Social media networks: harnessing social proof
Social media has become an integral part of recruitment strategies in the digital age. The interplay between social media and behavioural science offers valuable insights organisations can use to attract candidates more effectively. A fundamental behavioural science principle relevant to this domain is 'social proof.'
Social proof is a psychological and social phenomenon where individuals mimic the actions of others in an attempt to reflect correct behaviour in a given situation. Simply put, we're influenced by what others do. In a recruitment context, this means prospective candidates are likely to be affected by the experiences and perceptions of existing or past employees that they see on social media.
When using social media for recruitment, organisations can capitalise on the power of social proof by encouraging employees to share their positive workplace experiences. This could include posts about daily work life, participation in training programmes, team-building events, or any aspects of the job that employees find rewarding.
One example of social proof effectively used in recruitment is Cisco's #WeAreCisco campaign. The company encouraged its employees to share their personal stories on social media, using the hashtag to generate a buzz. This campaign provided an authentic and unique insight into Cisco's working environment, significantly increasing followers and application rates. The success of this campaign underscores the power of employee-generated content and authentic storytelling in enhancing an organisation's attractiveness to prospective candidates.
But it's not just about encouraging employees to share positive experiences; it's also about demonstrating a responsive and engaged online presence. Candidates often use social media to ask questions or express concerns about a company or role. Timely and respectful responses from the company can help to build trust and a positive image.
Another aspect to consider is the diversity of content shared. Different platforms have different strengths and are more popular with distinct demographic groups. For instance, LinkedIn may be more appropriate for sharing professional development stories, while Instagram could be used for showcasing company culture or CSR activities. Varying content across platforms can attract a wider variety of candidates.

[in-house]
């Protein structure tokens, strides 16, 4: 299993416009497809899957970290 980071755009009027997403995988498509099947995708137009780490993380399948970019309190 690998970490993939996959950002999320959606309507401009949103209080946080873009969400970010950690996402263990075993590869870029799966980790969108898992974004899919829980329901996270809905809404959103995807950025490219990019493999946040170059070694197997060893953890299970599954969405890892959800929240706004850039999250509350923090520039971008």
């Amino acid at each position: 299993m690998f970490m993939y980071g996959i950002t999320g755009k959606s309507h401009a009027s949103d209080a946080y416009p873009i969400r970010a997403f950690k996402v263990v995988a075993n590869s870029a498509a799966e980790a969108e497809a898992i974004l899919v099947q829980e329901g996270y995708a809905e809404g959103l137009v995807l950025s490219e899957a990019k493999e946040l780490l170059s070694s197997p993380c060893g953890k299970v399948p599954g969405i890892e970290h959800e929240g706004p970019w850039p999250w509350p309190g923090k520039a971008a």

Lastly, it's important to remember that social media can provide a two-way stream of information. While organisations can use it to project their desired image and values, they can also use it to understand what potential employees seek in a role or a company. This can provide valuable insights to refine recruitment strategies and make them more candidate-centric.
By harnessing the power of social proof through social media networks, organisations can create a more authentic, engaging and attractive image to potential candidates, enhancing their overall recruitment outcomes.
Employee referrals: encouraging active participation
Employee referrals remain a highly effective recruitment strategy, leveraging existing employees' networks to reach potential candidates. These referrals are often viewed as more trustworthy, leading to higher application and hiring success rates. To optimise this method, we can turn to behavioural science for guidance, notably the principles of 'ease' and 'altruism'.
'Ease' is a straightforward concept - the more straightforward a task is to complete, the more likely people will do it. In the context of employee referrals, this means simplifying the referral process to encourage participation. This could involve providing clear instructions on how to refer a candidate, reducing the number of steps in the referral process, or integrating referral options into existing digital platforms. Organisations can increase the number and quality of referrals received by making it easy for employees to refer potential candidates.